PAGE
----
Technology’s constant progress has led to the point where programming languages are less divisive than they used to be as cross-compilers are getting faster and easier. These days, the progression, popularity and power of frameworks mean that many of them are becoming the building blocks of modern programming, according to Peter Wayner’s article for InfoWorld.
One main concept is the adaptability of frameworks to use multiple elements. Since a lot of coding these days is linking APIs together, developers are able to leverage what others have already accomplished to build new applications far quicker and easier.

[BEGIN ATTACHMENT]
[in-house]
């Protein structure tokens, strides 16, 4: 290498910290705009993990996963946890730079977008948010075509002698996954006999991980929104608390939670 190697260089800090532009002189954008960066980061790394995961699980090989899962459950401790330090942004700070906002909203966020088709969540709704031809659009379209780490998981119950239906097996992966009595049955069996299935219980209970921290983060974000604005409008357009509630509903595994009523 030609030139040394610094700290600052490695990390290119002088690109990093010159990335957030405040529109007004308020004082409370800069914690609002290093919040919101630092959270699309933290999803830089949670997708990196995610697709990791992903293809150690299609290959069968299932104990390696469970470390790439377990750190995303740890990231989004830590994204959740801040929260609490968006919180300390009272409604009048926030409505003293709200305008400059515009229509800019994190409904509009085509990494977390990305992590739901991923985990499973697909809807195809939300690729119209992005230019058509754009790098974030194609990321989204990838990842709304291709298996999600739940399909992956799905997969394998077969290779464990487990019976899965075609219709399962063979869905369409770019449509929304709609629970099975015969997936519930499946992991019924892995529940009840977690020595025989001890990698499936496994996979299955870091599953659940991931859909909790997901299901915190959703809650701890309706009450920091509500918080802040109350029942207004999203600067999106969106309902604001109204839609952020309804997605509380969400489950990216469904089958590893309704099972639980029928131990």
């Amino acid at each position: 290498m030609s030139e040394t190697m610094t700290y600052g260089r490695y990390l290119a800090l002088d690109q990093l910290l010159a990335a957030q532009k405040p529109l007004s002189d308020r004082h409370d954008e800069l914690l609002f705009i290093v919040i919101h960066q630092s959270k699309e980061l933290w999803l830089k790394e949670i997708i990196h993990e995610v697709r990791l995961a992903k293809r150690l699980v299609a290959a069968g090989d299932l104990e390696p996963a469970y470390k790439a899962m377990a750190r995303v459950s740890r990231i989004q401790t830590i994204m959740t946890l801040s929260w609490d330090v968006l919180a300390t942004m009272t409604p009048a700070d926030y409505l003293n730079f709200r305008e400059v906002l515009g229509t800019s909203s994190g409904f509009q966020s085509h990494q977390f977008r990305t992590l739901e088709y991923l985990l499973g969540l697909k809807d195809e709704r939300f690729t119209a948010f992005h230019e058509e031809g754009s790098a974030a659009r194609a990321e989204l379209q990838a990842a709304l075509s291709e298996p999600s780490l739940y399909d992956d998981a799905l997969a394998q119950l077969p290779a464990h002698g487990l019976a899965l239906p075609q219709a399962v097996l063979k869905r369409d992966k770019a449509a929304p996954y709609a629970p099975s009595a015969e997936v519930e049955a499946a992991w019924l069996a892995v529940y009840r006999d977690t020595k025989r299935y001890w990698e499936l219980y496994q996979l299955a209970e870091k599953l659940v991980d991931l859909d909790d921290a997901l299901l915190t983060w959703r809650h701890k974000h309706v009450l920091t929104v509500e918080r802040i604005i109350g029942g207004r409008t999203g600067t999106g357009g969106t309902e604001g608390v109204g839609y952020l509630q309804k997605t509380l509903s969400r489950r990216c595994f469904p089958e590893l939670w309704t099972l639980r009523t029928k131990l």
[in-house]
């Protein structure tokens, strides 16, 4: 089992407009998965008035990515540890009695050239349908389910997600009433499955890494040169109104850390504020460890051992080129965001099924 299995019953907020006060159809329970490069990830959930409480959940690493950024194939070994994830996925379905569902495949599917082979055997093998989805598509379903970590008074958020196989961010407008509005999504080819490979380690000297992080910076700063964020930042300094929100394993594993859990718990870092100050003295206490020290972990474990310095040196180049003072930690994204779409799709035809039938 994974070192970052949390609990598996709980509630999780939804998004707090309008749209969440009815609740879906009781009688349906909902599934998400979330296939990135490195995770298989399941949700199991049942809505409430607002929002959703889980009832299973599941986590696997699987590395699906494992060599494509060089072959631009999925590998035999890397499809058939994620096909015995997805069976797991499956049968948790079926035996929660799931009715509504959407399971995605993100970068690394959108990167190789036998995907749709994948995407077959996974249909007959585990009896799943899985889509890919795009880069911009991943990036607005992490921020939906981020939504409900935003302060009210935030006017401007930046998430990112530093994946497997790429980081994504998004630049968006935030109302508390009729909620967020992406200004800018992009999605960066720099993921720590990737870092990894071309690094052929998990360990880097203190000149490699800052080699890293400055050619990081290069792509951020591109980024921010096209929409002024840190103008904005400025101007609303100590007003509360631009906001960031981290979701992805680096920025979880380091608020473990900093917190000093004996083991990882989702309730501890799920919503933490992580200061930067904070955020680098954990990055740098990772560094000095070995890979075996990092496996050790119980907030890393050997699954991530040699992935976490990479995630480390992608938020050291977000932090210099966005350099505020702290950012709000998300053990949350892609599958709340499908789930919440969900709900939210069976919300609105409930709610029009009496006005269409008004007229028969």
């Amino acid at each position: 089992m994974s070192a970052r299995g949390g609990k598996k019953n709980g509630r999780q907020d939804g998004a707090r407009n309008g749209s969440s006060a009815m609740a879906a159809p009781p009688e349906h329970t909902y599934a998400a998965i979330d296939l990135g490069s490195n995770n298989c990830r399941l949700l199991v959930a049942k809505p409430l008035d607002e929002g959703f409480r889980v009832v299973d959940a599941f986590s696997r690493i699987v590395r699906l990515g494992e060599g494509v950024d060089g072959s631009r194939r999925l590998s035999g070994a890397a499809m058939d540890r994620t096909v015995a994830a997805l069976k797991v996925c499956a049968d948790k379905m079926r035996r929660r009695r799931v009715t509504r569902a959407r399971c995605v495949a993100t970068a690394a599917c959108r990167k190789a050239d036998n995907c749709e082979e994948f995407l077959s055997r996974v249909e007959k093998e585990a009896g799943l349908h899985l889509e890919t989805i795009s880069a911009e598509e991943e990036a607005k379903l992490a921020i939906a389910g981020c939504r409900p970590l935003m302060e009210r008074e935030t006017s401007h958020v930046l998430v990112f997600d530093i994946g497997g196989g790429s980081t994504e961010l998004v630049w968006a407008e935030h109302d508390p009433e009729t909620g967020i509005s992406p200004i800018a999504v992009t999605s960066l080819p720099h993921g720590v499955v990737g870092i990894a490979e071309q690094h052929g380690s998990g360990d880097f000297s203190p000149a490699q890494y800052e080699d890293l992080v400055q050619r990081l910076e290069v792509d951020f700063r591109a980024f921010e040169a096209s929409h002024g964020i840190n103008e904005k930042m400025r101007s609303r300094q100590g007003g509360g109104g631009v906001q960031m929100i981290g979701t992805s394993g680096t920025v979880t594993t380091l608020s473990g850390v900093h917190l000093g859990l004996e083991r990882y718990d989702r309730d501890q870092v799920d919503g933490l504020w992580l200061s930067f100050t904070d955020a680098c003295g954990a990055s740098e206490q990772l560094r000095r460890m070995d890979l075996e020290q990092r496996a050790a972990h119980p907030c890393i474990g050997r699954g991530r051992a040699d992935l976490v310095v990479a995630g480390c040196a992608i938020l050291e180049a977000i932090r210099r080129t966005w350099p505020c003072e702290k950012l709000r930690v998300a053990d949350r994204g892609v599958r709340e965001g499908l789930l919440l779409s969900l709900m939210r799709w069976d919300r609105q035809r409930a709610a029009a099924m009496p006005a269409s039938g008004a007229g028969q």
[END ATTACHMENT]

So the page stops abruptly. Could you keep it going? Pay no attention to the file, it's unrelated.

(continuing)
Frameworks also remove the need to learn the idiosyncrasies of the language, since it is the framework that matters, not the syntax. This is aided by the fact that many compilers and smart IDEs (Integrated Development Environments) can help with many of the smaller details, such as reminding us of function call parameters or checking that data is the correct type. By taking care of the details, developers can focus more energy on higher-level methods for creating new applications.
The slow growth in visual languages further reduces the importance of syntax, even though these may never fully take over. But the aim of visual languages is to make programming easier, and by defining and implementing the algorithms, frameworks are already achieving this. So the final point is the power they give to the architects. By moving beyond the if-then-elses, frameworks give the architect the power to forbid specific function calls, or include multiple versions with plenty of supporting tools for function calls they favour.